system. In 1654 he laid out Sweden's first botanical garden at
Uppsala. Rudbeck was one of the most versatile men that Sweden has
ever produced. He urged the establishment of secondary schools
focusing on technology and science, built bridges, planned water
systems and taught many subjects including mathematics, astronomy and
1675-79 War with Denmark
Denmark declares war. King Karl XI, who newly has came to age,
discovers the great fleet and the state finances being ruined. Scania
is taken back by the Danes, the Swedish troops retract to Småland and
returns strengthened, conquering Scania once again. Major battles are
fought in Scania, as for instance at Lund December 4th 1676. The
archepelago of Blekinge and the deep woods at the old border between
Småland and Scania/Blekinge were controlled by pirates and guerilla
units more or less cooperating with the regular Danish forces.
The Diet 1680 makes the State Council (representing the highest
nobility), which was governing when the king was under age, personally
responsible for the bad state finances. The Diet also makes the king
independent of the State Council, and the Diet also accepted to hand
over its lawgiving power to the king. The King Karl XI used his
dictatorship also for radical reforms of the state administration, the
Army and the education of the commoners. On later Diets the nobility
was (collectively) forced to give back some of the land which had been
given them as reward for services to the State.
The Swedifying process of the southern provinces is facilitated by the
population's memory of plundrings by the armies and guerilla units,
and also by rumors (or Swedish propaganda) of harsh treatment of
common Scanians who had followed Danish proclamations biding the
Scanians to come over to Zealand.
Successive incorporation of the Scanian provinces in the Swedish
national state. 1680 the province Blekinge is declared incorporated in
Sweden in connection with the construction of a navy base. 1682/83 the
Scanian civil and clerical laws were replaced by Swedish laws. 1693
Halland is incorporated in Sweden.
1700-21 The Great Northern War
Sweden is attacked by an alliance of Denmark, Poland and Russia. The
young King Karl XII invades Denmark forcing it to accept a separate
peace. He then turns toward Russia, lands in Estonia with 10 000 men
and achieves a glorious victory in the battle of Narva against a three
times larger Russian army.
With Russia and Denmark beaten, Karl XII ignores all suggestions of
negotiating peace and attacks Poland. This gives Peter I of Russia
time to raise a new army and to start reconquering the Swedish
territories. Karl XII eventually succeeds in subduing Poland, and
starts a new campaign against Russia heading for Moscow. The troops
that were planned to come to aid the main army, however, never manage
to show up, and Karl is forced to turn south to Ukraine because of
problems with supply. There he suffers a crushing defeat in the battle
of Poltava June 28th 1709 and most of the Swedish army surrenders
while Karl XII manages to escape with a thousand men to Turkey. He
spent several years there trying to form a new alliance against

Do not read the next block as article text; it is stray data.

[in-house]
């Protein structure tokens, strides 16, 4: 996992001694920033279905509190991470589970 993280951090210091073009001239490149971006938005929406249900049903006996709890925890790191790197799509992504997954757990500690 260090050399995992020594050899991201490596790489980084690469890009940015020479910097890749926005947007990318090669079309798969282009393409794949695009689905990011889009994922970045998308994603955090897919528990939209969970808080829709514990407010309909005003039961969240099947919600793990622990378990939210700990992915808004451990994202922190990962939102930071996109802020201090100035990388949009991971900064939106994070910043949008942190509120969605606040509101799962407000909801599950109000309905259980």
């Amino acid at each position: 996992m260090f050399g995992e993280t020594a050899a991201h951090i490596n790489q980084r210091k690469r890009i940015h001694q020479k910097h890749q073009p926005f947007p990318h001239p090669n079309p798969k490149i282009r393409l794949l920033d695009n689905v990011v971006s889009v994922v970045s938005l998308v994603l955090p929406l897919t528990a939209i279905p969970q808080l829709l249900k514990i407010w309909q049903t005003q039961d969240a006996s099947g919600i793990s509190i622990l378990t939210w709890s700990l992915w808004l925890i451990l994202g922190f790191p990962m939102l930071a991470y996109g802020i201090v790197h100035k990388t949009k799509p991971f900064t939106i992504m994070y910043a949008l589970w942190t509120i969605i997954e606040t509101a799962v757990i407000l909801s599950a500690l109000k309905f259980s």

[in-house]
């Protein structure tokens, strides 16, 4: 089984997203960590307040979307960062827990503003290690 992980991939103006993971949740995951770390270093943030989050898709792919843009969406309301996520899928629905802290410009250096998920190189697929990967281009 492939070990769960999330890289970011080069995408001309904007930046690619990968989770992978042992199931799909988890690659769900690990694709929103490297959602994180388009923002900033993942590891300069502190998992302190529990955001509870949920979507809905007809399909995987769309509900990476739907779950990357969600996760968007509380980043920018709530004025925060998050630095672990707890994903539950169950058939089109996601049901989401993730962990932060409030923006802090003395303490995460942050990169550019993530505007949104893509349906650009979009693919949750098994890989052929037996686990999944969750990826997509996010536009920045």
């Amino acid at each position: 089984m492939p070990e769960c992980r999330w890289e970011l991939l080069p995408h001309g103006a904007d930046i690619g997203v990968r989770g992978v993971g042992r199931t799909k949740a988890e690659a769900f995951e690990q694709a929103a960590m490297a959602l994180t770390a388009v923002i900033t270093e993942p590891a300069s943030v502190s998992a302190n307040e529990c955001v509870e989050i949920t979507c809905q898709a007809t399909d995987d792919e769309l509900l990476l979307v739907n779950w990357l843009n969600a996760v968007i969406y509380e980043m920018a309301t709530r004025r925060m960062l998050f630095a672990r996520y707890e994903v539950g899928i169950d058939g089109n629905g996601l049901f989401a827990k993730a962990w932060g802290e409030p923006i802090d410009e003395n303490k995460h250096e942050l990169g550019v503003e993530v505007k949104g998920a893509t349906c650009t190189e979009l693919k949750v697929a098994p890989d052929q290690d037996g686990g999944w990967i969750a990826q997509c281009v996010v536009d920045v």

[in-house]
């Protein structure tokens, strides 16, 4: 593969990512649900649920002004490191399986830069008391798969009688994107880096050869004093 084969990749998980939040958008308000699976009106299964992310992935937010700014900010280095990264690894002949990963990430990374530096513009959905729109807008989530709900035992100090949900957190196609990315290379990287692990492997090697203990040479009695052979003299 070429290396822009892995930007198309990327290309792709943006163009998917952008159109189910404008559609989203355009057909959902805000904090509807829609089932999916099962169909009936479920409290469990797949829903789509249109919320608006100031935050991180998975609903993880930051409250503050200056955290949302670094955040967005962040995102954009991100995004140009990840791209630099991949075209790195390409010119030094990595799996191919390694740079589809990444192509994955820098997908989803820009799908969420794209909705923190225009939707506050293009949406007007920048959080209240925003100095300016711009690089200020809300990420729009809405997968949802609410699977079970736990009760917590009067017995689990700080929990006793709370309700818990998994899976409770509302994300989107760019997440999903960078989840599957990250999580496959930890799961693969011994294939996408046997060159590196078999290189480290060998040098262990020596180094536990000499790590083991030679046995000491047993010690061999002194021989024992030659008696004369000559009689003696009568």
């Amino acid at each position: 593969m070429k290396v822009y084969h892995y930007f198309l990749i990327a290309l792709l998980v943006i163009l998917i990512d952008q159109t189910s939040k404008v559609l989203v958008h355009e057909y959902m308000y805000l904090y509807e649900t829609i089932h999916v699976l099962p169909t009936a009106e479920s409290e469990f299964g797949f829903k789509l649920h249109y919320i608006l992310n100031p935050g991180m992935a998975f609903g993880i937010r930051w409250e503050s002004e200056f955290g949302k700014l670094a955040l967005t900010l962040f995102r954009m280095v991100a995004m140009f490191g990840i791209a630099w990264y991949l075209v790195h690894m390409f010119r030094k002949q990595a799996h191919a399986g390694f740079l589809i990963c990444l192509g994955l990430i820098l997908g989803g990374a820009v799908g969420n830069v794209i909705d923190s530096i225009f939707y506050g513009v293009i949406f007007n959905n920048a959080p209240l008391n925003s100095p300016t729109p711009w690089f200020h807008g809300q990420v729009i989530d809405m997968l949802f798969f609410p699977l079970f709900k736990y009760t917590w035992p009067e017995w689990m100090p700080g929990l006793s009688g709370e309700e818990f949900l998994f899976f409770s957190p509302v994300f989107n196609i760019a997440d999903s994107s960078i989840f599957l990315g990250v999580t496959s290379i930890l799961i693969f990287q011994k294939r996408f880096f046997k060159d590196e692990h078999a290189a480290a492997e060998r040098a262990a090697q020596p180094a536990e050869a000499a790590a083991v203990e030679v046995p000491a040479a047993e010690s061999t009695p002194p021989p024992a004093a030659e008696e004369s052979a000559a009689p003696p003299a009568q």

1709-10 War with Denmark
As Sweden's army is crushed Denmark launch a new mission to
re-conquest Scania. In November Denmark lands 16,000 man in Råå south
of Helsingborg. Like in 1676 the Swedish troops retreats to Småland,
to return strengthened. February 28th, at the Helsingborg's battle,
the Danes are beaten and forced to retire inside their fortress.
With Finland occupied by Russians, most of the Baltic provinces lost
and Sweden itself threatened by a Russian invasion, the Estates decide
in 1714 that a peace is necessary. But since the king was still in
Turkey a messenger was sent there to inform him that Sweden would
accept any peace terms given unless the king soon returns to Sweden.
Karl XII reacts immediately, rides in 15 days through the whole of
Europe ,with only one man accompanying him. After the king had
returned, all talk of peace was banned. In 1716 King Karl XII still
manages to raise an army of 40 000 man, and attacks Norway in 1718.
King Karl XII agrees with Russia at peace negotiations in Lövö village
at Åland to cede Karelia and the remaining Baltic territories. In
exchange Russia accepts to suport a Swedish attack on Norway during
which the king gets killed (in 1718) while laying siege to
Fredrikshald in Norway. To this date, it isn't known whether the
bullet came from the Norwegian or Swedish side. Whether he was
assassinated or not, his death put a welcome end to the Swedish
campaigns and the exhausted nation could eventually achieve peace.
Peace treaties with Hanover, Prussia, and Denmark leave Sweden only
Stralsund, Rügen and parts of Vorpommern of its former "German
territories". The most severe of the peace treaties is, however, the
one with Russia signed in Nystad in 1721. Sweden loses, in accordance
with the accord with Russia, all its Baltic territories, the
southeastern part of Finland, and ultimately its status as a major
[ the sections above are available at the www-page
7.3.5 toward democracy
1718-72 the so called Age of Freedom
Political power shifts from the king to the Estates. (With the new
constitution the incorporation of Scania and other conquered provinces
is completed.) A two-party system develops and Arvid Horn, a Finnish
noble man and one of King Karl XII's best militaries and